With the rapid expansion of interventional therapies for structural heart disease, it is no surprise that the field of interventional heart failure (HF) is now an established reality. Why is there a need for interventional treatment of HF? Despite critical advances in the treatment of some forms of HF, there are still major unmet needs in the HF field (e.g., HF with preserved ejection fraction and right ventricular failure), and HF-related morbidity and mortality remain high. Furthermore, there are several advantages to device-based therapies for HF: They may help reduce polypharmacy and the need for patient compliance with pharmacotherapies, both of which continue to plague the treatment of HF. For these reasons and others, there has been a plethora of development within the interventional HF field, with therapies ranging from interatrial shunt devices to left ventricular partition devices. Here we discuss the current unmet need for interventional HF therapies, lessons learned from prior successes and challenges in the development of device-based HF therapeutics, novel interventional therapies on the horizon for HF patients, and future challenges that will be critical for all those in the field to consider when developing interventional therapies for HF.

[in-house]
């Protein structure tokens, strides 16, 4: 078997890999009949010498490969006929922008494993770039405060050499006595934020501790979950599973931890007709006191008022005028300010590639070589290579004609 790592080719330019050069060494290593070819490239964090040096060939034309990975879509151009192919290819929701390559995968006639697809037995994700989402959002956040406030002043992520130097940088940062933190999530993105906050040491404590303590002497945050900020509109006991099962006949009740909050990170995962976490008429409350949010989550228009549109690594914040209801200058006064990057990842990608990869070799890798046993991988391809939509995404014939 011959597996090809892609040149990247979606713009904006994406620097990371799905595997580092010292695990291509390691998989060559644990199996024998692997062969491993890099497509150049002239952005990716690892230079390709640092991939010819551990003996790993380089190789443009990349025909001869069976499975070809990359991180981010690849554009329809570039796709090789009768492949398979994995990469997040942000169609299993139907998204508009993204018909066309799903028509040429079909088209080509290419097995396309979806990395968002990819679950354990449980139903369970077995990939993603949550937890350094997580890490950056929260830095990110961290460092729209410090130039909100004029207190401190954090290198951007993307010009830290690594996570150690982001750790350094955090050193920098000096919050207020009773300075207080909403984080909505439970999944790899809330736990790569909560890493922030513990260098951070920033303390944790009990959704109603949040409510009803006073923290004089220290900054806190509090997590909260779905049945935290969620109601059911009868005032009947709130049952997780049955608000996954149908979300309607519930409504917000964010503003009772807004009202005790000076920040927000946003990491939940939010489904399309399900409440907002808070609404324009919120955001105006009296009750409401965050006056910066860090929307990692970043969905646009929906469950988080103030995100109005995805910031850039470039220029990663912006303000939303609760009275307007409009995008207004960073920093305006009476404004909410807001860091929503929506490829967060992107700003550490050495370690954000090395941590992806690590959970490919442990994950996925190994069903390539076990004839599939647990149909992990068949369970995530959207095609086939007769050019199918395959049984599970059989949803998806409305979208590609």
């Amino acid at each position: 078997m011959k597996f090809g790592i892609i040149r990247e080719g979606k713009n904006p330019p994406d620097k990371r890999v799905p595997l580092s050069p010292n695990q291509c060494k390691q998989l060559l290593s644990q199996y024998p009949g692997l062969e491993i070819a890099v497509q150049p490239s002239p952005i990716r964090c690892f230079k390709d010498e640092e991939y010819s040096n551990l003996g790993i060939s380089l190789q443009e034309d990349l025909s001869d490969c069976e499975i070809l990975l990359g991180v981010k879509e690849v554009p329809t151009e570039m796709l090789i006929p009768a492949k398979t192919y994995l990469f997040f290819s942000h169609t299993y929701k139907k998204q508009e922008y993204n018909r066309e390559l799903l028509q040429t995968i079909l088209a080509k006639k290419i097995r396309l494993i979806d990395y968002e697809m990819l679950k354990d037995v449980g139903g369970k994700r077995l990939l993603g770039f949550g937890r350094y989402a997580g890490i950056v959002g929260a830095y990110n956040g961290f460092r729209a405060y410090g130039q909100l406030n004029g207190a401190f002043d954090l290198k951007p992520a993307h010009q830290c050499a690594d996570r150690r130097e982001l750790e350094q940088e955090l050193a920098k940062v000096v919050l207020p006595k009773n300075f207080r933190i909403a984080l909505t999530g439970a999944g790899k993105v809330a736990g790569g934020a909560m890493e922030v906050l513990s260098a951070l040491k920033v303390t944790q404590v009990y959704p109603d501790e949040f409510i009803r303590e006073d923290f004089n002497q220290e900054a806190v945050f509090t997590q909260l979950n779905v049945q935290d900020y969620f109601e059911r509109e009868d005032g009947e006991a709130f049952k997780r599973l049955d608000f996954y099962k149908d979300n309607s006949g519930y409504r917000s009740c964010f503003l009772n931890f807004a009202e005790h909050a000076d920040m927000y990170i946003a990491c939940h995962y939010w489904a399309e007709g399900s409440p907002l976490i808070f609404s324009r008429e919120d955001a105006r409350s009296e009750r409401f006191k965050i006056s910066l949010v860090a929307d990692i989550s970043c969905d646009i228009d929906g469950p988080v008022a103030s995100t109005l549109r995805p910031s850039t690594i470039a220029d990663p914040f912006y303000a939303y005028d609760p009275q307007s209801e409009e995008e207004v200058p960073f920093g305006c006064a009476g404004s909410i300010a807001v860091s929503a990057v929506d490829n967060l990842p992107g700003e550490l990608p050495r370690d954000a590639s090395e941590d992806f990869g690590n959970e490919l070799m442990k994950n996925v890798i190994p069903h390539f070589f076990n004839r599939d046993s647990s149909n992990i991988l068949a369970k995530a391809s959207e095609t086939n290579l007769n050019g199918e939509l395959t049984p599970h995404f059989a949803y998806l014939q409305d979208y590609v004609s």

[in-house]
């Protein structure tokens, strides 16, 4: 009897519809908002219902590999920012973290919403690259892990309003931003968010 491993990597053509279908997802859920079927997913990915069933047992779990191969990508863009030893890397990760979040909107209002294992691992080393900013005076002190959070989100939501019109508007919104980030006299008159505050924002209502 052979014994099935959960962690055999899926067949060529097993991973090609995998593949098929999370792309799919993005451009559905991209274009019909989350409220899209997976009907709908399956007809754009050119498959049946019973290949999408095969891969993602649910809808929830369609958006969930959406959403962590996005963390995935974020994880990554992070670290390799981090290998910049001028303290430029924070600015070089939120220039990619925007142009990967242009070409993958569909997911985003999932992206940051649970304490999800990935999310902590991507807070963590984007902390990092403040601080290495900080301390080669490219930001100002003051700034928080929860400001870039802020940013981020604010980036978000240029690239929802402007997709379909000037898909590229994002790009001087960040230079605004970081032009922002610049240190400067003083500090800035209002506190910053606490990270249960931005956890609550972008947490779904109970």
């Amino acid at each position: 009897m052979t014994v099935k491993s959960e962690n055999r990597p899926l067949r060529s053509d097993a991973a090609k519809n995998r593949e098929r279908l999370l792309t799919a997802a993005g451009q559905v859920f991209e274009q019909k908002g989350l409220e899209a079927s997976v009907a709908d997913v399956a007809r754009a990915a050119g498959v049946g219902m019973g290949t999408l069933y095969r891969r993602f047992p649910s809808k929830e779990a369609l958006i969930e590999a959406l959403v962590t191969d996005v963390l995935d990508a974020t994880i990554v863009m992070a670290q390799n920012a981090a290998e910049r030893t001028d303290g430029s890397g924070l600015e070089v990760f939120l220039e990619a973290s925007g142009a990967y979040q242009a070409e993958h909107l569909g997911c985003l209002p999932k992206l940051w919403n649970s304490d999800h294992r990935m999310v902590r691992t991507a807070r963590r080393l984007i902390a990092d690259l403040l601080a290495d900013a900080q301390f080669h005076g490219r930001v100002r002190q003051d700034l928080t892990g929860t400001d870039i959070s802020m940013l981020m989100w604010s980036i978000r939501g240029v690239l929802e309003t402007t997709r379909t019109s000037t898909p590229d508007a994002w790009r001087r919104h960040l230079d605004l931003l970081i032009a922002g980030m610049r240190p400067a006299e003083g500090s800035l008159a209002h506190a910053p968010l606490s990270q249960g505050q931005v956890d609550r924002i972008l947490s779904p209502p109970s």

ASJC Scopus subject areas
- Cardiology and Cardiovascular Medicine